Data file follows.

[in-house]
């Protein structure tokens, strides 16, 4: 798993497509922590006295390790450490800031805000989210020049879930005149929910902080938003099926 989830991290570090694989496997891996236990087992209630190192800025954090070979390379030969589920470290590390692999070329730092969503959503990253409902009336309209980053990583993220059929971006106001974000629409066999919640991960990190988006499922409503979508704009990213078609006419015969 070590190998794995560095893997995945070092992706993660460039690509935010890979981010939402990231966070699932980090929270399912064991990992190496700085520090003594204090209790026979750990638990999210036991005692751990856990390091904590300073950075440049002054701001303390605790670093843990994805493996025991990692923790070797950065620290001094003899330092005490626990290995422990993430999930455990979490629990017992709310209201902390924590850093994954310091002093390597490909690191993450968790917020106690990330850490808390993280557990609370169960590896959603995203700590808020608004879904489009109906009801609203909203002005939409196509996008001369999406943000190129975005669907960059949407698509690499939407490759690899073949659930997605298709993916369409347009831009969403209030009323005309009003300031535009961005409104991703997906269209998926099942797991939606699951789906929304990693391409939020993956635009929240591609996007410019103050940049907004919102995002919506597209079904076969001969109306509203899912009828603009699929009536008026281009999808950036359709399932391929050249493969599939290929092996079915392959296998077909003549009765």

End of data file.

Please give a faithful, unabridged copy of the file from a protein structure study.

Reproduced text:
[in-house]
């Protein structure tokens, strides 16, 4: 798993497509922590006295390790450490800031805000989210020049879930005149929910902080938003099926 989830991290570090694989496997891996236990087992209630190192800025954090070979390379030969589920470290590390692999070329730092969503959503990253409902009336309209980053990583993220059929971006106001974000629409066999919640991960990190988006499922409503979508704009990213078609006419015969 070590190998794995560095893997995945070092992706993660460039690509935010890979981010939402990231966070699932980090929270399912064991990992190496700085520090003594204090209790026979750990638990999210036991005692751990856990390091904590300073950075440049002054701001303390605790670093843990994805493996025991990692923790070797950065620290001094003899330092005490626990290995422990993430999930455990979490629990017992709310209201902390924590850093994954310091002093390597490909690191993450968790917020106690990330850490808390993280557990609370169960590896959603995203700590808020608004879904489009109906009801609203909203002005939409196509996008001369999406943000190129975005669907960059949407698509690499939407490759690899073949659930997605298709993916369409347009831009969403209030009323005309009003300031535009961005409104991703997906269209998926099942797991939606699951789906929304990693391409939020993956635009929240591609996007410019103050940049907004919102995002919506597209079904076969001969109306509203899912009828603009699929009536008026281009999808950036359709399932391929050249493969599939290929092996079915392959296998077909003549009765």